As dengue cases came to the fore in several parts of western and northern India, hundreds of people have been admitted to hospitals.
People residing in Gorakhpur district of India's northern Uttar Pradesh state are living in fear with apprehensions of being affected by dengue, as the number of cases is increasing with each passing day.
AdvertisementDengue fever, which can cause intense pain in muscles and joints, is spread by the bite of the aedes aegypti mosquito. The insect thrives in the mega-cities of the tropics.
Senior medical specialist at Shri Gorakshaknath Hospital, Dr. Avdhesh Aggarwal, said the medical authorities are taking all possible measures to prevent the spread of fever.
"All the patients are residents of Gorakhpur and they have not come from outside. Ignoring this will not solve the issue. We have to tackle it and now steps have been taken and awareness operations have been started. Fumigation is also taking place," said Aggarwal.
As part of the awareness drive against dengue, the local police in Mumbai city of India's western state of Maharashtra underwent medical tests.
Additional commissioner of Police, Vijay Chavan said that everyday around 20 to 22 police personnel have been admitted to the hospital due to high fever.
"We had written to the municipal authorities to use fogging machines and I have also written to the police doctor. My police team is on the workout. On an average 31,00 recruits and 16000 police personnel are involved. We have fixed mosquito nets and installed water purifiers. We are taking all possible precautions. Then also on an average 20 to 22 people are getting admitted to the hospital due to high fever," said Chavan.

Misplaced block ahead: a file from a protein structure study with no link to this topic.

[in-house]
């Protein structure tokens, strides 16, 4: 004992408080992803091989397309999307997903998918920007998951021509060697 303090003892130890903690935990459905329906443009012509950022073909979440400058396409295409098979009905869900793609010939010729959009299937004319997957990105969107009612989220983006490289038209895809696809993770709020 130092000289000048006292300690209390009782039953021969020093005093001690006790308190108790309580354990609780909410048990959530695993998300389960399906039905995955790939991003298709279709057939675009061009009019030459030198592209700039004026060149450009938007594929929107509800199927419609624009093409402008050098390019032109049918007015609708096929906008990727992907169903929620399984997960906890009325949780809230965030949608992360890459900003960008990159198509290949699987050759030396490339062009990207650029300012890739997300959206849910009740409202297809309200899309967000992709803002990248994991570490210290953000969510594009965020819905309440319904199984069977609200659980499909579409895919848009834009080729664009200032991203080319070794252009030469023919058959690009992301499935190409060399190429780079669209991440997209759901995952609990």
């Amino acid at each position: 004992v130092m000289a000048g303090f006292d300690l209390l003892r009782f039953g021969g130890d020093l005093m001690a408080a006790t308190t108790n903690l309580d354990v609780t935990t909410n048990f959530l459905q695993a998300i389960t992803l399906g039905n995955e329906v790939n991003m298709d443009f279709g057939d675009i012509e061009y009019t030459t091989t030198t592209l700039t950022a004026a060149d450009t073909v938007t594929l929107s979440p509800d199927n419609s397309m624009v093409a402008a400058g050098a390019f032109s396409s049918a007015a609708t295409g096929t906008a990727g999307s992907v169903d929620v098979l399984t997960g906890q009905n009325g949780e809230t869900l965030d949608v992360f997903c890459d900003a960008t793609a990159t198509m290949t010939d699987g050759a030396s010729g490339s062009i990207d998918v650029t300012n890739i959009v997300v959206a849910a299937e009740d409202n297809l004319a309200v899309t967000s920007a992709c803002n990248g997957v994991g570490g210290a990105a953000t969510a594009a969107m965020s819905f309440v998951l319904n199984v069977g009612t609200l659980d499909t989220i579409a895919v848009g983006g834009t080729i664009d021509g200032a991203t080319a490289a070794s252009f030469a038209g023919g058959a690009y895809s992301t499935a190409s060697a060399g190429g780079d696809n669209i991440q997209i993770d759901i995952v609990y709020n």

The number of dengue cases is also on the rise in Gurgaon of India's northern Haryana state.
Chief medical officer, Parveen Garg confirmed the death of one and added that 222 people have tested positive.
"Around 222 people have tested positive after the test and death of one person has been confirmed. Overall we have taken safety measures and we have installed breeder checkers and we are closely monitoring the breeders point," said Garg.
In the past 50 years there has been a 30-fold jump in dengue cases. The World Health Organisation officially puts infections at 50-100 million a year, though many experts think this assessment from the 1990s badly underestimates the disease.
Most patients survive dengue, but it is estimated to kill about 20,000 every year, many of them children, who are not able to fight against it.
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